Let’s verify that XMP is turned on and your RAM is running at its full speed. For this, right-click on the taskbar on your Windows 11/10 PC. Then, open the Task Manager. You can also use the Windows 11 keyboard shortcut “Ctrl+Shift+Esc” to open Task Manager.
Then, navigate to Performance -> Memory. Here, as shown below, you will see the speed at which your RAM is operating.
What Is XMP? Is AMD’s EXPO Different?
For those wondering – why doesn’t your RAM run at full speeds by default? It’s because not every motherboard and processor can support overclocked RAM frequencies. When you buy your memory kit and install it on your computer, it does not run at the maximum speeds by default. Instead, the RAM runs in the JEDEC profile, which is the default memory profile unless you change it.
You can change the profile by turning on features like XMP, DOCP, EOCP, or EXPO. They all essentially do the same thing. XMP refers to Intel’s Extreme Memory Profile. On AMD motherboards, it is called EXPO (EXtended Profiles for Overclocking), but some other boards also call it DOCP (Direct Overclocking Profile) or EOCP (Extended Overclock Profiles).
For example, a DDR4 RAM kit with 3200MHz speed would be running at 2666MHz or lower after you first boot the system. By turning on XMP or DOCP/EXPO, you will be running the RAM in the overclocked profile — achieving the full advertised speeds, as mentioned on the box. The timings and frequencies of the RAM are changed after turning on this feature.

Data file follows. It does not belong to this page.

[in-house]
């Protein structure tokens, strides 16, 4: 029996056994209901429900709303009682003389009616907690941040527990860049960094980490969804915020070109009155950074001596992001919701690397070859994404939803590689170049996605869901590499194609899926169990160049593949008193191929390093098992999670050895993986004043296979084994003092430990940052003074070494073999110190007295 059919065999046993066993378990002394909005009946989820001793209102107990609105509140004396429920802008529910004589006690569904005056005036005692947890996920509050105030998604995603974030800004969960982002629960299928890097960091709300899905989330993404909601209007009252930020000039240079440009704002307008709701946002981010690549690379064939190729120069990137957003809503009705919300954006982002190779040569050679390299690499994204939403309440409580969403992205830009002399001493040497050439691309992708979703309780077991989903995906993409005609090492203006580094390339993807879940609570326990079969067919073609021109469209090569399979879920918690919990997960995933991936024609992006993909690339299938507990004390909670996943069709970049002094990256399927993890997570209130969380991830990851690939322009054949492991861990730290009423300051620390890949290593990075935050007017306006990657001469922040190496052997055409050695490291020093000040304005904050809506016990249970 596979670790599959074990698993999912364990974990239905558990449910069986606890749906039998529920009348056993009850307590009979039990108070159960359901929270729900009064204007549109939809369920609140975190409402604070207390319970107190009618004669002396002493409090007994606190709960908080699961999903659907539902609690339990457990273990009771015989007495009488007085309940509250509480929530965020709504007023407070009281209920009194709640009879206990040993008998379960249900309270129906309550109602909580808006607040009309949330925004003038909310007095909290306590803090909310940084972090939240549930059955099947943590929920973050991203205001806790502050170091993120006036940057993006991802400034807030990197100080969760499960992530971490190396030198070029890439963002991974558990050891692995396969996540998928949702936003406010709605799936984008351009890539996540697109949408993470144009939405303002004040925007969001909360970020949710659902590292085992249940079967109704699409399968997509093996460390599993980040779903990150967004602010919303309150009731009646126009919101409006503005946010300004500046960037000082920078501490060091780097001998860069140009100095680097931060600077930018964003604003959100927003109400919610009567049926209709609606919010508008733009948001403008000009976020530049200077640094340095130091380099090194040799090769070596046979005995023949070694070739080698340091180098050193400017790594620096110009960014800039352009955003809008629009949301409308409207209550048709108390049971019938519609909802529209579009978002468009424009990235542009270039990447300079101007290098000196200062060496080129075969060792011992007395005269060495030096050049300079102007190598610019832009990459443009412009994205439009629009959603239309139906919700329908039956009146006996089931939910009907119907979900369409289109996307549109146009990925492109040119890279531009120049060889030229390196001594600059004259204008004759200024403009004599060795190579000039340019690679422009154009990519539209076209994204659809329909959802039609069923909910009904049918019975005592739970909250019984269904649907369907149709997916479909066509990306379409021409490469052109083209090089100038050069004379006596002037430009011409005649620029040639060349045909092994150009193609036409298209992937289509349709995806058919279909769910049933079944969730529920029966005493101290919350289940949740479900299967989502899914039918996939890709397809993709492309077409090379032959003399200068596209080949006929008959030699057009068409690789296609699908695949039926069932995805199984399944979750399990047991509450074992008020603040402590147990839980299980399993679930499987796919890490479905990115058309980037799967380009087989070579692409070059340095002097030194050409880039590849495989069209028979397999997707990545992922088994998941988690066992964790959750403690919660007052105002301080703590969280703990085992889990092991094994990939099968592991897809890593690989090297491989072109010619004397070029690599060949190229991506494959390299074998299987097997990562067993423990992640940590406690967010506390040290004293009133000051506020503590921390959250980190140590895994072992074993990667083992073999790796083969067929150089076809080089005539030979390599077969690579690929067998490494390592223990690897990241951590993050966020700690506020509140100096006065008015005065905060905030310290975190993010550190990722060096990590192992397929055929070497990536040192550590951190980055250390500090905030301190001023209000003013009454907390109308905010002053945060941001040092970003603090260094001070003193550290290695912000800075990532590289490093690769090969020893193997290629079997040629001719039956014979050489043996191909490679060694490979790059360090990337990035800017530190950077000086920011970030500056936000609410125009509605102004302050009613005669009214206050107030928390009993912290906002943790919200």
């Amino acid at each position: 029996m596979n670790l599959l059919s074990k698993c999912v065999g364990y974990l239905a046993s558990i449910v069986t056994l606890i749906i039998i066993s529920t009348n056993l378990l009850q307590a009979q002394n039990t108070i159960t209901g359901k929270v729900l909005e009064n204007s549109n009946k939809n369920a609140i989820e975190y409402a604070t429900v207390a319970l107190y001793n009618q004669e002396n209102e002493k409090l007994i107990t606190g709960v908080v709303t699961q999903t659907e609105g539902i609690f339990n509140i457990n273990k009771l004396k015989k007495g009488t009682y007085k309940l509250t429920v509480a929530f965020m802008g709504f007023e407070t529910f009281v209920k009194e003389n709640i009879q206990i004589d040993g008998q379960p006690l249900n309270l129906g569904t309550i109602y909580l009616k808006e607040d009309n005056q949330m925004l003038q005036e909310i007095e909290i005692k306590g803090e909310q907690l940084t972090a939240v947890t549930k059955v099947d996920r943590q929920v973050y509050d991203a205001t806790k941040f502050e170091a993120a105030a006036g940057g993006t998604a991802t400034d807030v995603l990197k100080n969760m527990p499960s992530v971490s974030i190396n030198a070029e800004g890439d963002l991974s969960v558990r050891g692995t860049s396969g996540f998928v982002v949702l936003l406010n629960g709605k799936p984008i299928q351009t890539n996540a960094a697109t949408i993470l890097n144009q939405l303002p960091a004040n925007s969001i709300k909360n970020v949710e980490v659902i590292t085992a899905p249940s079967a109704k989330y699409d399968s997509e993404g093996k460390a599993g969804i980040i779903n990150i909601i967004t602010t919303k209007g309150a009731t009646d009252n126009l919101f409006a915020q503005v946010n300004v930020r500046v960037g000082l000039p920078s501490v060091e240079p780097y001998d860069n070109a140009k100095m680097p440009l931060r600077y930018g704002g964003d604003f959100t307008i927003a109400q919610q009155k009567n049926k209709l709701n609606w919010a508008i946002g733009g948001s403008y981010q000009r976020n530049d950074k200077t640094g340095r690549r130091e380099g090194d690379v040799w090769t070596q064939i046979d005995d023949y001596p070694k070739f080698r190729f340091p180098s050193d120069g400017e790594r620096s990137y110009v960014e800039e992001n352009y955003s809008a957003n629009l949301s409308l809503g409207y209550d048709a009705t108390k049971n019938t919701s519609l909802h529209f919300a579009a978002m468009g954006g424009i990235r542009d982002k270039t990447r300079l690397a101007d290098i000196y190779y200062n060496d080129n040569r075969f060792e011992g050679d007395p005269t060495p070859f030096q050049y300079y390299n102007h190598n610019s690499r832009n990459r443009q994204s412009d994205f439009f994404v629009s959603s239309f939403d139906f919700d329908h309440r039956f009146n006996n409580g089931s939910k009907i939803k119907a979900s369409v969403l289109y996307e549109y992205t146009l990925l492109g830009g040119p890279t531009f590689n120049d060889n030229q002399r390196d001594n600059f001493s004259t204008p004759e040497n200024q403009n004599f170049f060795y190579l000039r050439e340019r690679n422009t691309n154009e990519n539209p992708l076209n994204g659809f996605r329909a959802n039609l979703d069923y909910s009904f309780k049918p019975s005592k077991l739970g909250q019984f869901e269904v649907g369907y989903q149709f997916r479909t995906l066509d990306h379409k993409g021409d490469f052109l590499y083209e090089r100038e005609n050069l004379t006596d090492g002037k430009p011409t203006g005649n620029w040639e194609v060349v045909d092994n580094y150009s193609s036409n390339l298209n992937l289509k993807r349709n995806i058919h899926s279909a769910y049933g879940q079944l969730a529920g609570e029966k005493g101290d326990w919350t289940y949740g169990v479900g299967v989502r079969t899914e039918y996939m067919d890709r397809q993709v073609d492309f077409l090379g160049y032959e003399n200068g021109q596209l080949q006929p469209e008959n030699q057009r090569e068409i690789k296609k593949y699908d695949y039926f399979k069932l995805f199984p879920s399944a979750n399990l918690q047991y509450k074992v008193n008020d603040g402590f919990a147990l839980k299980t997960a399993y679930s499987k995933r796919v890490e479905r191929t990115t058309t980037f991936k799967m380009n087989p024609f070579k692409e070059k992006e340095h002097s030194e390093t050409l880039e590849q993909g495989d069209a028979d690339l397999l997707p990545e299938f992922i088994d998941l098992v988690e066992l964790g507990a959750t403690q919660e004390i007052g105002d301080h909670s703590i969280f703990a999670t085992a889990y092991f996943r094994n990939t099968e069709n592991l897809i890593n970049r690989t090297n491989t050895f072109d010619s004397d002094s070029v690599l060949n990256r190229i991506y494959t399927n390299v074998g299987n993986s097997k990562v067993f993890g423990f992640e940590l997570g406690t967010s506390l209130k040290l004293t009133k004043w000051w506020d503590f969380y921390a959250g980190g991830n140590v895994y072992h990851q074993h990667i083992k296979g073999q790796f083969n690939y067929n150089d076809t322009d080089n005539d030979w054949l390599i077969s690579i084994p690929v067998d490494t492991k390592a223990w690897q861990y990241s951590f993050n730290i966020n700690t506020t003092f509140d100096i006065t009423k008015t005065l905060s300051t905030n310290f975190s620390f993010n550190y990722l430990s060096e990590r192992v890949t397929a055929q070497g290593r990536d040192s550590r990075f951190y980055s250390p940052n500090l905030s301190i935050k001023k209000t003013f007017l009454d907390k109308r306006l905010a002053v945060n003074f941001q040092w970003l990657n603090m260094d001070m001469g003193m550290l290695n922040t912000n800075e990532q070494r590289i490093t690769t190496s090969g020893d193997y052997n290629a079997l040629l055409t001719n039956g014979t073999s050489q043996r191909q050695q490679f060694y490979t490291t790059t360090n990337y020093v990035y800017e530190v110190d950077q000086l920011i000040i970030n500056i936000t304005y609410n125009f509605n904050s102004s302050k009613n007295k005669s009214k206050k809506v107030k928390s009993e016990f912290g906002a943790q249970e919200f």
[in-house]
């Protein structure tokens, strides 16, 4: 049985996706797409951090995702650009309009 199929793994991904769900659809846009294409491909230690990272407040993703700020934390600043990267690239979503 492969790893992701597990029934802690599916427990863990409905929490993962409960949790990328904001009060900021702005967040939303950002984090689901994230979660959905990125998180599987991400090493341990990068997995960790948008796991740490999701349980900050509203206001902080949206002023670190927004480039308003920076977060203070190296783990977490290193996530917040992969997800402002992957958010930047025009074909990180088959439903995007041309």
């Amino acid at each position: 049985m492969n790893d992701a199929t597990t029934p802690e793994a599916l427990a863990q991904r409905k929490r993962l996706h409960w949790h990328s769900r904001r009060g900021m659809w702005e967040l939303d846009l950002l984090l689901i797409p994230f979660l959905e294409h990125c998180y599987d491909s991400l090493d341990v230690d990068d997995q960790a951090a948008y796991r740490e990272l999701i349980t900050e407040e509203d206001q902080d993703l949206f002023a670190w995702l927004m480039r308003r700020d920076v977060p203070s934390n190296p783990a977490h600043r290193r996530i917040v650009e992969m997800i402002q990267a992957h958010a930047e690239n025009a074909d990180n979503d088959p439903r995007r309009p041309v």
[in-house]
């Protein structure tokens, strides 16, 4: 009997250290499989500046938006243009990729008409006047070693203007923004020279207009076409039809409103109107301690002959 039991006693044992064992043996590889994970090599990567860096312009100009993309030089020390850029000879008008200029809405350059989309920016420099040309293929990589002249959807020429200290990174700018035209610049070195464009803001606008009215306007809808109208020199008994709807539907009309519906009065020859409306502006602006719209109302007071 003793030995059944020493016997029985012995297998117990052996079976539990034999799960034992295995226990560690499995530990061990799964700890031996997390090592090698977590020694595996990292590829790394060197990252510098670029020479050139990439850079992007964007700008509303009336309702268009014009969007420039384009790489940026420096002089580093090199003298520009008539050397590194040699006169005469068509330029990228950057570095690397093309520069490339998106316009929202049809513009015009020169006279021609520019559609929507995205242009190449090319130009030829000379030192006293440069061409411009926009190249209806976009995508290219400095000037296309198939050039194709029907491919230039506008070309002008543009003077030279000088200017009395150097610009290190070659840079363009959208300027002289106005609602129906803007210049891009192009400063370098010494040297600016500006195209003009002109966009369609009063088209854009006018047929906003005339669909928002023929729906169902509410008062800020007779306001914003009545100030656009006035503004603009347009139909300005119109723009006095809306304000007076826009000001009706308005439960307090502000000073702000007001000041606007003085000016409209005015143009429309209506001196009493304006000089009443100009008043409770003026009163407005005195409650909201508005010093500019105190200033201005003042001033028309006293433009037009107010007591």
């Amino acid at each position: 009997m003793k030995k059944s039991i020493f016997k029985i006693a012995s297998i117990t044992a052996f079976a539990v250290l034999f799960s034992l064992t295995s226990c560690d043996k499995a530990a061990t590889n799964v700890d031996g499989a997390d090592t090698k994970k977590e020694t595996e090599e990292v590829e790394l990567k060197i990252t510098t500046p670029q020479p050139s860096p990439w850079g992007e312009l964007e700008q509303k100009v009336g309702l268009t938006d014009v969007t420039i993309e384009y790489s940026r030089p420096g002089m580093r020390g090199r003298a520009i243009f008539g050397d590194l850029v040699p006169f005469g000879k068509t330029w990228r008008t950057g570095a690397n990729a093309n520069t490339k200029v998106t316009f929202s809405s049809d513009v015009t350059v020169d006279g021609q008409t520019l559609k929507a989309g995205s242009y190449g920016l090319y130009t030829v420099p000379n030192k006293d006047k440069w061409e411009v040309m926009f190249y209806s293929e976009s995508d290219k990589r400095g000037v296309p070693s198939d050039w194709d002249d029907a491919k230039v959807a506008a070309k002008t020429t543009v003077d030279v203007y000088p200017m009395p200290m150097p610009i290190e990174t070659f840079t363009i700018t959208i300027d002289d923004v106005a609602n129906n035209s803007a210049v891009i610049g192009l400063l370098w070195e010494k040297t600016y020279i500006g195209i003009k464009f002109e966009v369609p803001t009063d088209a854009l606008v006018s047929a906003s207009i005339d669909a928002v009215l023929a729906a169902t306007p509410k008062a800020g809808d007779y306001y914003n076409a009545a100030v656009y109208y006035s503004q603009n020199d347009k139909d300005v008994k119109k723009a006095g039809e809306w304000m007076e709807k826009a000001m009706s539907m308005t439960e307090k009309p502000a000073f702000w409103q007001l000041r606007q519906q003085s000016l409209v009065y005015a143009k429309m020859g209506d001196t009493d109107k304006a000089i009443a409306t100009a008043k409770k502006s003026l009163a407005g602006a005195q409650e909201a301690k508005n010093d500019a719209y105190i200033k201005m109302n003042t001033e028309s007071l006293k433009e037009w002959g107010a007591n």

So, in a nutshell, XMP is a feature that lets you run your RAM at full speed. It’s basically the ‘overclocked’ profile for your RAM. RAM runs in the JEDEC profile at lower speeds by default. Manufacturers set the XMP profile at different speeds and timings based on the RAM. So, the user has to enable XMP in their BIOS to run their RAM at full speed.
Use XMP Profiles to Use RAM at Full Speed
Running the RAM at sub-par speeds is a major problem that several users face. But after following the steps above, you will have enabled XMP on your system, running your RAM at its maximum frequency. It isn’t so hard, right? Now, you can enjoy running your RAM at full speeds as it was meant to. To speed up your system further, read our guide on how to speed up Windows 11. It even includes a method to debloat your Windows OS, which can speed up things quite a lot. If you have any doubts about how to enable XMP on your system, let us know in the comments below.
Enable XMP on RAM: FAQs
Intel and AMD’s terms AND conditions state that any type of overclocking, including turning on XMP, can void your warranty. But, most people still use XMP because the policy is not usually enforced unless some direct damage has been caused to your PC’s parts caused by overclocking.
In a way, DOCP, EOCP, and AMD EXPO are the same thing as XMP. EXPO is basically built by AMD for its own memory controller. But XMP does the same thing as DOCP, ECOP or EXPO does.
No, XMP profiles are set by the manufacturer and will run fine as long as your PC can support the overclocked RAM frequency.
Yes, XMP is considered to be ‘overclocking’ RAM by manufacturers.
If you can’t enable XMP, check if your motherboard supports the feature. If it does not, you have no way of overclocking your RAM unless the BIOS supports setting manual frequencies and timings.